World News Section

Connecticut Man1
Monday, July 5, 2010 - 3:38pm

Via DemocracyNow!, news that "Toronto police were secretly given new powers" right before the G20 meetings to arrest people simply because they refused to identify themselves while protesting and other unsettling news in what has been described as a "brutal crackdown" on protesters has civil liberties advocates mulling over their next moves:

The Canadian Civil Liberties Association says it is looking into suing the Toronto police department following mass arrests at the G20 summit last week. It is now estimated that 1,000 people, including many journalists, were arrested. On Thursday, protest rallies were held in Toronto, Montreal and Winnipeg against the brutal police crackdown.

Video Below the fold.

This is not the first time that police actions at Canadian protests have been beyond questionable:

Quebec Provincial Police Blink on Montebello

the Sûreté du Québec Blinks:


Quebec provincial police admitted Thursday that their officers disguised themselves as demonstrators during the protest at the North American leaders summit in Montebello, Que., denied allegations its undercover officers were there on Monday to provoke the crowd and instigate violence.

"At no time did the police of the Sûreté du Québec act as instigators or commit criminal acts," the police force said in French in a news release. "It is not in the police force's policies, nor in its strategies, to act in that manner."

"At all times, they responded within their mandate to keep order and security."

Here is the video again so you can decide if the police were being disruptive before their fake arrest:

 

The earlier post on this can be found here...

{update] Les Enragés adds in comments at my previous post:

Two Members of Parliament from the New Democratic Party have called for an inquiry.

Gotta go write a new post. And surprisingly, it won't be Friday Night Cat Blogging. ;)

Great! Now, what the heck are the cats going to do? And now you can see what a third party can do when you aren't stuck in a failing two party system.

Connecticut Man1
Wednesday, June 30, 2010 - 3:15pm

Steven D at the BooMan Tribune pointed out this interesting video on a campaign to raise awareness concerning the grave situation in the Congo:

Profiting from the worst war on the planet that no one in America knows anything about by purchasing "conflicts minerals" from the Congo for their products:

Also from Steven D, and after some nudging from readers, later added a diary covering what you can do about it.

One of the things I have always loved about Blogging is the fact that not only can we start to look at things that are wrong, pick apart stories, facts and ideas... But we can work together on solutions for them when we see these problems for what they are.

Below the Open Thread fold is the same story unfolding with a different name to the region affected, IMHO, as Jon Stewart and the Daily Show crew give us the "Ore on Terror":

Ore on Terror

Afghanistan will never not know war after tons of incredibly valuable natural resources are found underneath its surface.

The Daily Show With Jon Stewart Mon - Thurs 11p / 10c
Ore on Terror
www.thedailyshow.com
Daily Show Full Episodes Political Humor Tea Party

Connecticut Man1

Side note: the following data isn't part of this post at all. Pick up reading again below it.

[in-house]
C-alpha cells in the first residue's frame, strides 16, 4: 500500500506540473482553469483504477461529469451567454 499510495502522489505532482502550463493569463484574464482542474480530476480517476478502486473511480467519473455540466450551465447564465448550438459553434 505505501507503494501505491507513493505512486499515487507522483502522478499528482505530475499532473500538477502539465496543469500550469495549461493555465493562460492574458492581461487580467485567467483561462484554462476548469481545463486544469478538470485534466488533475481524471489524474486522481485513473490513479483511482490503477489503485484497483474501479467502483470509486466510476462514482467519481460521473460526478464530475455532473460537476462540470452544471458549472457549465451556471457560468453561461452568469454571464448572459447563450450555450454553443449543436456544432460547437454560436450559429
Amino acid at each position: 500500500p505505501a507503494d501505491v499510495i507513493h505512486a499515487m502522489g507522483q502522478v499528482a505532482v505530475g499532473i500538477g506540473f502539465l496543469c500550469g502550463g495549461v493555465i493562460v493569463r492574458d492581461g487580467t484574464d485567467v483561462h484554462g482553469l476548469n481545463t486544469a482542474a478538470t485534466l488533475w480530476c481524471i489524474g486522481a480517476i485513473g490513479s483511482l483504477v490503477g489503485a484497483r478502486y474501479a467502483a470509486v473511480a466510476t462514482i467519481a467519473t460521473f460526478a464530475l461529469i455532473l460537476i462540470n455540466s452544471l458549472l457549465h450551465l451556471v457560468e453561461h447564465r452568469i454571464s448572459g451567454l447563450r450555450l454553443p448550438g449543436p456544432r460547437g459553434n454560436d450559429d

Wednesday, June 16, 2010 - 6:20pm

And just take a guess which semi-epsilon-moron-minus of a Senator wants to do this?

A new bill introduced to Congress calls for a new government body to oversee the internet as well as provide emergency powers to a “director of cyberspace policy” as well as the President.

The Protecting Cyberspace as a National Asset Act (PCNAA), introduced by Senator Joe Lieberman, would amend the Homeland Security Act of 2002 and extend the already-broad definition of “critical infrastructure” to the Internet.

A little more wasted spotlight on the Nutmeg neocon child desperate for attention below.

Despite Senator Lieberman’s position as chairman of the Senate's Homeland Security Committee, this Bill will be gutted or shelved altogether following active lobbying by those that run the internet’s infrastructure, as well as the countless US companies that rely on the internet for their business, US government civil servants, the White House, and any and all elected officials asked to review it.

It is not the first time Senator Lieberman has used his position on the Committee to promote a headline-grabbing double-whammy of internet and security fears.

In 2008, he piggybacked on a Terrorism Prevention Act (that was subsequently dropped) to voice his concern that terrorists were using the internet to promote their views. He made headlines by castigating YouTube, produced a report called “Violent Islamist Extremism, the internet, and the Homegrown Terrorist Threat” and threatened to introduce a Bill to give the US government powers over the internet. As soon as the headlines dropped, so did the proposed legislation.

I am guessing Joe Neocon Lieberman would be talking about My Left Nutmeg when he talks about "Homegrown Terrorists" and YouTube? /snark

Anyways... Way to bluster and blow, Joe!

GreyHawk
Monday, June 14, 2010 - 2:50am

Here's Jimmy Dean singing one of his most famous hits: "Big John."

May he rest in peace.

GreyHawk
Wednesday, June 2, 2010 - 5:06am

An article by Yossi Sarid over on Haaretz.com, entitled Seven idiots in the cabinet, makes a well-stated commentary on the recent deadly encounter between Israeli forces and floating peace flotilla. In his piece, he states

Had we simply let the flotilla reach Gaza - an option that was proposed - a cry of victory would indeed have erupted from the other side, but it would have died out in a day or two. But the Israel of Prime Minister Benjamin Netanyahu and Barak, of ministers Moshe Ya'alon and Benny Begin, Benjamin Ben-Eliezer and Eli Yishai and even Dan Meridor, is vying with Hamas and Hezbollah over who can produce the most resounding demonstrations of strength - which amount to nothing but humiliating evidence of weakness.